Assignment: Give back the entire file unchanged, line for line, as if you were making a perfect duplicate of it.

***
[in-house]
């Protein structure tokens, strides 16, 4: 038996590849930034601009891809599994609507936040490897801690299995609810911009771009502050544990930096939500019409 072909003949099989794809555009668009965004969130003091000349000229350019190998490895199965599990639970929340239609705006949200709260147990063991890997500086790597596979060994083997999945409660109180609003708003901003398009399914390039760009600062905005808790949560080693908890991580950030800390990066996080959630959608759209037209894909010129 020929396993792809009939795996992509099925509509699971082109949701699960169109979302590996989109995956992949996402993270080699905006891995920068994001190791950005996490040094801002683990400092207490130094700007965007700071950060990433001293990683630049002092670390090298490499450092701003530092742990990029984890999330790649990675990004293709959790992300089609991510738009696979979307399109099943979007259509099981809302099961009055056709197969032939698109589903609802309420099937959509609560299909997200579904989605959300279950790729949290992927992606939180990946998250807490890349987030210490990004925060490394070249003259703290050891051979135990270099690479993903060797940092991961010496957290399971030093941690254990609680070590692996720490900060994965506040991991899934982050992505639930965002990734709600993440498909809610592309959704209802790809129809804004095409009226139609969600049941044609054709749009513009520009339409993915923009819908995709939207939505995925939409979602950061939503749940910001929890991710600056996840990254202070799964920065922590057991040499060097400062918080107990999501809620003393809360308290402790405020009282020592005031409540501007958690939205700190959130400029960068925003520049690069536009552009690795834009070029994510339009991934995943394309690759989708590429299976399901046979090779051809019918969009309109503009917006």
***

[in-house]
């Protein structure tokens, strides 16, 4: 038996590849930034601009891809599994609507936040490897801690299995609810911009771009502050544990930096939500019409 072909003949099989794809555009668009965004969130003091000349000229350019190998490895199965599990639970929340239609705006949200709260147990063991890997500086790597596979060994083997999945409660109180609003708003901003398009399914390039760009600062905005808790949560080693908890991580950030800390990066996080959630959608759209037209894909010129 020929396993792809009939795996992509099925509509699971082109949701699960169109979302590996989109995956992949996402993270080699905006891995920068994001190791950005996490040094801002683990400092207490130094700007965007700071950060990433001293990683630049002092670390090298490499450092701003530092742990990029984890999330790649990675990004293709959790992300089609991510738009696979979307399109099943979007259509099981809302099961009055056709197969032939698109589903609802309420099937959509609560299909997200579904989605959300279950790729949290992927992606939180990946998250807490890349987030210490990004925060490394070249003259703290050891051979135990270099690479993903060797940092991961010496957290399971030093941690254990609680070590692996720490900060994965506040991991899934982050992505639930965002990734709600993440498909809610592309959704209802790809129809804004095409009226139609969600049941044609054709749009513009520009339409993915923009819908995709939207939505995925939409979602950061939503749940910001929890991710600056996840990254202070799964920065922590057991040499060097400062918080107990999501809620003393809360308290402790405020009282020592005031409540501007958690939205700190959130400029960068925003520049690069536009552009690795834009070029994510339009991934995943394309690759989708590429299976399901046979090779051809019918969009309109503009917006």